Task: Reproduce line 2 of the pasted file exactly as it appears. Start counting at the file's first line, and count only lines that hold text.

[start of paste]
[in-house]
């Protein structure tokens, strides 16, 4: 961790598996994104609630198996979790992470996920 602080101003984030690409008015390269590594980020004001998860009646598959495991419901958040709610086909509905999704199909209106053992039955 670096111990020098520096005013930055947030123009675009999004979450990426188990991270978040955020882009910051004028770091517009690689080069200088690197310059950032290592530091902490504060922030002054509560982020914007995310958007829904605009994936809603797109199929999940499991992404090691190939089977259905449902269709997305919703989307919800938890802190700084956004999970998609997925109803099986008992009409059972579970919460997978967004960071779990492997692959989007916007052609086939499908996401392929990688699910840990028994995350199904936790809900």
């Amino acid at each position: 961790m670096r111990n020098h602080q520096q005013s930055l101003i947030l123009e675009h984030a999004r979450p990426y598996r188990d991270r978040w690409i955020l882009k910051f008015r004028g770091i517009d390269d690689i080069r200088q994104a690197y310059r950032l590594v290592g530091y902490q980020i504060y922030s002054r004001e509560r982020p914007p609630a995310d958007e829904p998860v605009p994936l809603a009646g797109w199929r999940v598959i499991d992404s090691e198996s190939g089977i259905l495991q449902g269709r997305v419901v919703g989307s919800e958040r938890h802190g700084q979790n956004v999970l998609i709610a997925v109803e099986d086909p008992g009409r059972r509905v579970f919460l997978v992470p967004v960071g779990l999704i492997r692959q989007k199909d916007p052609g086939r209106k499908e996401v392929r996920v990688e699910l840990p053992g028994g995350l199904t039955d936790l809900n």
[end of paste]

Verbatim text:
């Protein structure tokens, strides 16, 4: 961790598996994104609630198996979790992470996920 602080101003984030690409008015390269590594980020004001998860009646598959495991419901958040709610086909509905999704199909209106053992039955 670096111990020098520096005013930055947030123009675009999004979450990426188990991270978040955020882009910051004028770091517009690689080069200088690197310059950032290592530091902490504060922030002054509560982020914007995310958007829904605009994936809603797109199929999940499991992404090691190939089977259905449902269709997305919703989307919800938890802190700084956004999970998609997925109803099986008992009409059972579970919460997978967004960071779990492997692959989007916007052609086939499908996401392929990688699910840990028994995350199904936790809900």